Note: this guidance is now outdated. Please refer to this blog for current guidance.
On February 15, 2017, the IRS announced on its website that, based upon its review of the White House’s January 20, 2017, executive order, it would continue to accept returns filed by taxpayers that do not report whether the taxpayer has complied with the individual mandate of the Affordable Care Act. Individual taxpayers are required to report on their returns whether they have health insurance coverage, qualify for an exemption to the coverage requirement, or are making a shared responsibility payment. Previously, the IRS had made changes to its software that processes tax returns so that returns filed without these sections completed would be automatically rejected and treated as not filed. Now, those returns will be treated as filed, and the missing information will be addressed by the IRS. Continue Reading IRS announces changes to individual mandate enforcement
Even without potential changes to the Medicare program, MACRA poses a significant challenge for any clinician trying to determine the best strategy to maximize Medicare reimbursement – there are hundreds of pages of guidance in the proposed and final regulations to review and understand. But, at this point, clinicians attempting to assess MACRA must also deal with uncertainty about changes to the Medicare program. A significant source of uncertainty is the Trump administration’s stated intent to repeal the Affordable Care Act (“ACA” and also known as Obamacare), which is being implemented by current legislative efforts. Uncertainty about the ACA should be considered in developing a strategy to comply with MACRA. Continue Reading Managing MACRA – Part VII: What happens to MACRA if the Affordable Care Act is repealed?
With the nomination of Judge Neil Gorsuch of the United States Court of Appeals for the Tenth Circuit to the United States Supreme Court, much of the conversation in coming days and weeks will be about his views on abortion, free speech, and his stated skepticism regarding the Chevron doctrine. But his opinion in a recent tax case allows a glimpse into his views on another issue that may come before the Court – the split between the growing number of states which have legalized marijuana and the its continued illegality under federal law. Continue Reading Gorsuch, marijuana and taxes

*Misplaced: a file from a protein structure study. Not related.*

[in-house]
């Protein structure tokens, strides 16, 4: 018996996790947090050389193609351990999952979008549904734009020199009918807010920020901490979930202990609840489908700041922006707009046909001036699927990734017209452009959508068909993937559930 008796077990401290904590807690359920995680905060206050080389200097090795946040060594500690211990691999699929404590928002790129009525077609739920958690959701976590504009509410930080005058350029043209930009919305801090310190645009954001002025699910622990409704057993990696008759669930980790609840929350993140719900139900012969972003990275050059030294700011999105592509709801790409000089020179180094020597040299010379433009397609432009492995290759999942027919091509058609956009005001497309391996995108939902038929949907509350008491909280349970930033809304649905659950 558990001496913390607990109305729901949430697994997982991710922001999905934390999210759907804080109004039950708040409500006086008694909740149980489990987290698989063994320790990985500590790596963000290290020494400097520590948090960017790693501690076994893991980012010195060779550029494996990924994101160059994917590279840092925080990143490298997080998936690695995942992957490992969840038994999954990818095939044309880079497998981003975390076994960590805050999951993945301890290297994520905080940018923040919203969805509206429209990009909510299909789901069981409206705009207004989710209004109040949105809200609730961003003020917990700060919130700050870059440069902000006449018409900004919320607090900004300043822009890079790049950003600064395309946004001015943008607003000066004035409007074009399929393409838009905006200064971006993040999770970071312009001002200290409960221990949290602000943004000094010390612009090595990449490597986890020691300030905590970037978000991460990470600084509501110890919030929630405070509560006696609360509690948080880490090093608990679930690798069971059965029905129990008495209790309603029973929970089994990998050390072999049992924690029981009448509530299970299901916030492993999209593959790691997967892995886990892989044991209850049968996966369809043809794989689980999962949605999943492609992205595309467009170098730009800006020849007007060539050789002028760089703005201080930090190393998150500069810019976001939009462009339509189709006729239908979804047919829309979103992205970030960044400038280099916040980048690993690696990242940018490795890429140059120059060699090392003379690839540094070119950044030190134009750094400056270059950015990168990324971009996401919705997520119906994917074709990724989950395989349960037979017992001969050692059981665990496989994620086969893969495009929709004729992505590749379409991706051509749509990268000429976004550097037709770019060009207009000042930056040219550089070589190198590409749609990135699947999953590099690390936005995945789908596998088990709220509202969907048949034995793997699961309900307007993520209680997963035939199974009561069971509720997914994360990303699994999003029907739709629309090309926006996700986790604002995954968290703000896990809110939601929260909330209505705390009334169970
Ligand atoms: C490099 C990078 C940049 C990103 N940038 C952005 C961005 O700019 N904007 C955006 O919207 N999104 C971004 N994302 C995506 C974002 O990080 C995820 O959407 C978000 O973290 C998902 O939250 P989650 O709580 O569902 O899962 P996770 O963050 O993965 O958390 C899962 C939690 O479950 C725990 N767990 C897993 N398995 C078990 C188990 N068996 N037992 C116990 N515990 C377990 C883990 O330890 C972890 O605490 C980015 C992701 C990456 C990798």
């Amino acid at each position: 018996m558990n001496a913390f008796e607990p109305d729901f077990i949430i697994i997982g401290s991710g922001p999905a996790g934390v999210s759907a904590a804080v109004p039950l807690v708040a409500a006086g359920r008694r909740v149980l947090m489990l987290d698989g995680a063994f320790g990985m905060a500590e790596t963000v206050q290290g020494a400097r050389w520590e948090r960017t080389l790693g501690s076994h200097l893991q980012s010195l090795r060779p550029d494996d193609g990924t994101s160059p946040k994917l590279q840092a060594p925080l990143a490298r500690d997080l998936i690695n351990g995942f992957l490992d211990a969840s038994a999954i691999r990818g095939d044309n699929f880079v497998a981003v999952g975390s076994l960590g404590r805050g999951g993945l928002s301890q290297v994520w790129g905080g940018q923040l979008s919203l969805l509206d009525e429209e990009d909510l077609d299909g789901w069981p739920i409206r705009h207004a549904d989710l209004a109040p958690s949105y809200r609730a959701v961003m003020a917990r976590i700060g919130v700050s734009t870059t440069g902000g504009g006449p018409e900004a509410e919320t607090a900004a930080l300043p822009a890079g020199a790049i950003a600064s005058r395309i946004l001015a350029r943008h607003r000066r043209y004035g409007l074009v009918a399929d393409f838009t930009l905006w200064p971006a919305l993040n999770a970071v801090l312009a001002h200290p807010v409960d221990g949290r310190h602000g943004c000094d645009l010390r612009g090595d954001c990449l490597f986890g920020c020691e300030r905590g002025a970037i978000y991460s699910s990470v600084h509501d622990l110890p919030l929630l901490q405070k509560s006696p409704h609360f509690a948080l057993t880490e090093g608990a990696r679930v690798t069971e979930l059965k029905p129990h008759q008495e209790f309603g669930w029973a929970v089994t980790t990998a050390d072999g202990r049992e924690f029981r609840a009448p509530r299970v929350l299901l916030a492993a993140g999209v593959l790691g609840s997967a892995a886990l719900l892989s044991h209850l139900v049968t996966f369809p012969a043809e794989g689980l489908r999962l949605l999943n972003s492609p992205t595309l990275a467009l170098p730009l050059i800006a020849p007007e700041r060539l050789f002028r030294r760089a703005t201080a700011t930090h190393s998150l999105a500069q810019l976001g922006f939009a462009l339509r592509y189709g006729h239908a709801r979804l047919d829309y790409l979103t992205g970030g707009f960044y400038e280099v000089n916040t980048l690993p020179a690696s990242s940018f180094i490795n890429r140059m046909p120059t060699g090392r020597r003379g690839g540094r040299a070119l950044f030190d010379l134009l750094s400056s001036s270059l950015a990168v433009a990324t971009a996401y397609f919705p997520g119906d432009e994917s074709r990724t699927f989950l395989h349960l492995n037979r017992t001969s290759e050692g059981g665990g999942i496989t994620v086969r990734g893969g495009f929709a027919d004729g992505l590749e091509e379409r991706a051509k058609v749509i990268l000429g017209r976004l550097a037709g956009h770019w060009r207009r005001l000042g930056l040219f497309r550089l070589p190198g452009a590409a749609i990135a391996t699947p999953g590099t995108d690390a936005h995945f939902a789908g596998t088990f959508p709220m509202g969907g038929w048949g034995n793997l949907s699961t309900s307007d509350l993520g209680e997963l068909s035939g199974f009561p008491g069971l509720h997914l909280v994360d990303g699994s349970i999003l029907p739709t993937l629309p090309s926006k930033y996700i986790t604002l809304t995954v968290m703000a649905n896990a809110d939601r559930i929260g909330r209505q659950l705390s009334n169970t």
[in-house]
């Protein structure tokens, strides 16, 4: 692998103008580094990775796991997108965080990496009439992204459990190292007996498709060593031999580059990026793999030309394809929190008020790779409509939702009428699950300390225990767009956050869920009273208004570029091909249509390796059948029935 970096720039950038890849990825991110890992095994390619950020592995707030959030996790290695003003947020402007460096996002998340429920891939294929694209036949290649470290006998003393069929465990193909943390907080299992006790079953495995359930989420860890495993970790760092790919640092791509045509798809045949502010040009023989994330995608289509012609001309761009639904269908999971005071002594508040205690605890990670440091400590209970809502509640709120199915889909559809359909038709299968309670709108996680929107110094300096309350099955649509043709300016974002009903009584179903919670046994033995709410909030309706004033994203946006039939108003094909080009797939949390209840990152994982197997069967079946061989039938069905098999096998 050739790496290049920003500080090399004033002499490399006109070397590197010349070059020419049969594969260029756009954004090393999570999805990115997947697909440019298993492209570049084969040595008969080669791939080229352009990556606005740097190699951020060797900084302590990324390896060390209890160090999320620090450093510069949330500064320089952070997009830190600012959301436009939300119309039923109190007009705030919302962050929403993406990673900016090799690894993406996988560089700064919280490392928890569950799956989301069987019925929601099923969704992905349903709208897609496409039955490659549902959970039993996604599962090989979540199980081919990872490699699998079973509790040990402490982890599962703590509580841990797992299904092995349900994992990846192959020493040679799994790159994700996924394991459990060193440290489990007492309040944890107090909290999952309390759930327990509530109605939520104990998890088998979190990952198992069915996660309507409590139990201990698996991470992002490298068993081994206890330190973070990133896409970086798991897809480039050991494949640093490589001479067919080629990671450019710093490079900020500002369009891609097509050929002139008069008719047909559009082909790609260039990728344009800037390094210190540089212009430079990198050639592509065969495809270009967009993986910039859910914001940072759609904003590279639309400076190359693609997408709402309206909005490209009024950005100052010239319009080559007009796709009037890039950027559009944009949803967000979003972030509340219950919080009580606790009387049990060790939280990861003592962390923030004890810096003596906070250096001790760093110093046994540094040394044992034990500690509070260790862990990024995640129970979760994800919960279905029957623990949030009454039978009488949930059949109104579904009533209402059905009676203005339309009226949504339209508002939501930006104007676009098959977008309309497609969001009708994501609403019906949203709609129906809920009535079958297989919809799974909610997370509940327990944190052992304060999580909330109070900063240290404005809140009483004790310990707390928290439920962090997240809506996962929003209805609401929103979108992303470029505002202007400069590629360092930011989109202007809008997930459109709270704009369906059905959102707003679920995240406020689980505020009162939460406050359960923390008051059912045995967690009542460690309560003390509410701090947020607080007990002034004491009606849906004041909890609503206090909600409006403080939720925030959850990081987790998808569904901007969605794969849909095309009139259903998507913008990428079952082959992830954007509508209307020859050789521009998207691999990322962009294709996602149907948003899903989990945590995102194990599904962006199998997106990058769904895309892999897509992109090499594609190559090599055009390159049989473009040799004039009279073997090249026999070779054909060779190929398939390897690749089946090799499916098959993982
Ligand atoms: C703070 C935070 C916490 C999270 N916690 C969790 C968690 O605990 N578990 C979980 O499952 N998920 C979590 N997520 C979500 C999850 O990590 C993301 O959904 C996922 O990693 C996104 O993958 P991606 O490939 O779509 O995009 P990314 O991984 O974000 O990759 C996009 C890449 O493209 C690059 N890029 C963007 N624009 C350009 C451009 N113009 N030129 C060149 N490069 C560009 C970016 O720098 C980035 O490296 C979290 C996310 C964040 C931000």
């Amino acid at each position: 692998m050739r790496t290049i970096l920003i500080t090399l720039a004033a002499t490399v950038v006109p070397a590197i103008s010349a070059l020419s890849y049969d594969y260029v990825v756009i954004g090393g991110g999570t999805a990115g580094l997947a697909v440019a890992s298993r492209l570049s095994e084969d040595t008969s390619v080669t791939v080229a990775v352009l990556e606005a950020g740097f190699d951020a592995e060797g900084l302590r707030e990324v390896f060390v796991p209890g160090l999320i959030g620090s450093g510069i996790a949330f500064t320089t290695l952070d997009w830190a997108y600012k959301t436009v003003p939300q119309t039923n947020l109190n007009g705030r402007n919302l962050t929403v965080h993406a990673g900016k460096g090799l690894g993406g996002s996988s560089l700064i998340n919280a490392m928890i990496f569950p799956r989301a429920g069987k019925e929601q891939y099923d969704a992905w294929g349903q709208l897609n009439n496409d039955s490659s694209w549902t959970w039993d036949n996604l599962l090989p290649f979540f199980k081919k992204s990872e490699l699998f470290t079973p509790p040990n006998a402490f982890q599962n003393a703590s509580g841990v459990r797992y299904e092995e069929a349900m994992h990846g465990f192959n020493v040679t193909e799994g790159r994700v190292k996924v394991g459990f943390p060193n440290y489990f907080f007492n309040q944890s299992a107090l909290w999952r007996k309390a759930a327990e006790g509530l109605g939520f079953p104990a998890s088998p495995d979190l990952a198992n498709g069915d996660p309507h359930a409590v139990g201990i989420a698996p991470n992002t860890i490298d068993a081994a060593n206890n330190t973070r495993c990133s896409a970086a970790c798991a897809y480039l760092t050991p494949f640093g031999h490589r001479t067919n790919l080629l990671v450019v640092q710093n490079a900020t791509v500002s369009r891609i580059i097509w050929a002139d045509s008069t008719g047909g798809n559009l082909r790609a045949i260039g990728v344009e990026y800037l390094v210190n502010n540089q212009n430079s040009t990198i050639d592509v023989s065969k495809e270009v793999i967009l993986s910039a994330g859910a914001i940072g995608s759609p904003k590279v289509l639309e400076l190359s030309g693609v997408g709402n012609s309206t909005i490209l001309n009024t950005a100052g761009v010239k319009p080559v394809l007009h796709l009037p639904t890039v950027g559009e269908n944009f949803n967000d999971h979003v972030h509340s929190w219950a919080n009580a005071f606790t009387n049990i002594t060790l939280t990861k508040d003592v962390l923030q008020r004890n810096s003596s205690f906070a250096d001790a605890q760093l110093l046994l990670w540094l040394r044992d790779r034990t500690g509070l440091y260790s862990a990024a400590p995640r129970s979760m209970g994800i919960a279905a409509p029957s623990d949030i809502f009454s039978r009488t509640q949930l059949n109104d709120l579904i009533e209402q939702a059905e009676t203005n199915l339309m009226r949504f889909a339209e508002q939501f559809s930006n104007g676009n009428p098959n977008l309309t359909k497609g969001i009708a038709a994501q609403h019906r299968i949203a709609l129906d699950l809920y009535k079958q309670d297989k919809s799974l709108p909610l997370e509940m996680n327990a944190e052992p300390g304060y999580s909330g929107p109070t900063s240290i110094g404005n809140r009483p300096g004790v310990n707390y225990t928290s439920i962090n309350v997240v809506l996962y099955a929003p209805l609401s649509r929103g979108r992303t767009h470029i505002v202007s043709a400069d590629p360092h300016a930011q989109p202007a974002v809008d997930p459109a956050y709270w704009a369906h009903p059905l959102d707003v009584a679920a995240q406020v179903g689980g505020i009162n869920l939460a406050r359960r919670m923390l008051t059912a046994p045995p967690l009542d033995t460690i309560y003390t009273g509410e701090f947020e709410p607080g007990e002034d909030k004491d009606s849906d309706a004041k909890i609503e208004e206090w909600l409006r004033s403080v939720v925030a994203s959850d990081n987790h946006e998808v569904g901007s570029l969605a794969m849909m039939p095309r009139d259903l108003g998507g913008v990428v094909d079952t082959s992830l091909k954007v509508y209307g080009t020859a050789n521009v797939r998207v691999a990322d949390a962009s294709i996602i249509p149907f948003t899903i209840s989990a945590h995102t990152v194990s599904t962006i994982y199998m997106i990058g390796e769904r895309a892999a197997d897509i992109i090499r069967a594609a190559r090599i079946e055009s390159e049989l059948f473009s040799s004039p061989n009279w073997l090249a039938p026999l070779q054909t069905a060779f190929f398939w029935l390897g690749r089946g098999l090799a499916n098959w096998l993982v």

The 2017 National Defense Authorization Act, Pub. L. No. 114-328 (Dec. 23, 2016), introduces major changes to the Defense Department healthcare program known as TRICARE. By this time next year, we’ll see a new program to contain the cost of prescription drugs at retail pharmacies, contractual incentives for improving the quality of healthcare and reducing “per-capita cost,” and the first major step toward privatizing the delivery of healthcare to military members.
This is the third article in our series on the effect of a “slow repeal” of the ACA. This week’s discussion focuses on the potential impact of a slow repeal of the ACA on the pharmaceutical industry (Pharma).
Unlike many of the players detailed in our prior articles on the slow repeal of the ACA, Pharma has not made a lot of noise regarding a repeal of the ACA. In fact, Pharma and biotech stocks soared—generally 3 percent to 10 percent—on November 8, 2016, largely because the industry had been preparing for a Clinton victory. A recent quote attributed to one Pharma industry official—“I actually think the Republican Party is a far less certain bet for the pharmaceutical industry”—reflects some of the unease surrounding the change in administration, and the likely repeal of the ACA. Continue Reading Slow Repeal of the ACA and Its Effect on the Pharmaceutical Industry